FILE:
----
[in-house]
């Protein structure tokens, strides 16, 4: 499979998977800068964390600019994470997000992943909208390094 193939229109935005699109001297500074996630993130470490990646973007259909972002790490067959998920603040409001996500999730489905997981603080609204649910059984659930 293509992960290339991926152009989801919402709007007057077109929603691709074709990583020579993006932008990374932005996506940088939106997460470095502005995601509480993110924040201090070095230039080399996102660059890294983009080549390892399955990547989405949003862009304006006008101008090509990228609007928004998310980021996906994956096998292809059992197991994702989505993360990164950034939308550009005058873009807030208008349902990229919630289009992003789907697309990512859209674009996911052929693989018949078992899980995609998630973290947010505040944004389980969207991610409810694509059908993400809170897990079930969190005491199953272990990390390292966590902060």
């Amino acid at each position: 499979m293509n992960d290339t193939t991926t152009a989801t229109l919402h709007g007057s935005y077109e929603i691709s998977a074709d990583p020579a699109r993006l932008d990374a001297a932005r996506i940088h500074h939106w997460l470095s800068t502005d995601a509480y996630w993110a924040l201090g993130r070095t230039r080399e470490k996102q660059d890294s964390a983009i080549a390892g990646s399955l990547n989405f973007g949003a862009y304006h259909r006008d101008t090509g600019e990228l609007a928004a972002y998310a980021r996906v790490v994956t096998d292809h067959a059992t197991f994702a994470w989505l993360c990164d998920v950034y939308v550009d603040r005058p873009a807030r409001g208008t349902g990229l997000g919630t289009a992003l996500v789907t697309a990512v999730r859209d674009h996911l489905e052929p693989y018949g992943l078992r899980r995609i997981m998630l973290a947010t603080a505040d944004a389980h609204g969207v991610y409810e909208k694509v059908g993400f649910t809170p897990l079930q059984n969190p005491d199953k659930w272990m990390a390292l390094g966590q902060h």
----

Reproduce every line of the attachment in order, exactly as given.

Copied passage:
[in-house]
């Protein structure tokens, strides 16, 4: 499979998977800068964390600019994470997000992943909208390094 193939229109935005699109001297500074996630993130470490990646973007259909972002790490067959998920603040409001996500999730489905997981603080609204649910059984659930 293509992960290339991926152009989801919402709007007057077109929603691709074709990583020579993006932008990374932005996506940088939106997460470095502005995601509480993110924040201090070095230039080399996102660059890294983009080549390892399955990547989405949003862009304006006008101008090509990228609007928004998310980021996906994956096998292809059992197991994702989505993360990164950034939308550009005058873009807030208008349902990229919630289009992003789907697309990512859209674009996911052929693989018949078992899980995609998630973290947010505040944004389980969207991610409810694509059908993400809170897990079930969190005491199953272990990390390292966590902060």
């Amino acid at each position: 499979m293509n992960d290339t193939t991926t152009a989801t229109l919402h709007g007057s935005y077109e929603i691709s998977a074709d990583p020579a699109r993006l932008d990374a001297a932005r996506i940088h500074h939106w997460l470095s800068t502005d995601a509480y996630w993110a924040l201090g993130r070095t230039r080399e470490k996102q660059d890294s964390a983009i080549a390892g990646s399955l990547n989405f973007g949003a862009y304006h259909r006008d101008t090509g600019e990228l609007a928004a972002y998310a980021r996906v790490v994956t096998d292809h067959a059992t197991f994702a994470w989505l993360c990164d998920v950034y939308v550009d603040r005058p873009a807030r409001g208008t349902g990229l997000g919630t289009a992003l996500v789907t697309a990512v999730r859209d674009h996911l489905e052929p693989y018949g992943l078992r899980r995609i997981m998630l973290a947010t603080a505040d944004a389980h609204g969207v991610y409810e909208k694509v059908g993400f649910t809170p897990l079930q059984n969190p005491d199953k659930w272990m990390a390292l390094g966590q902060h």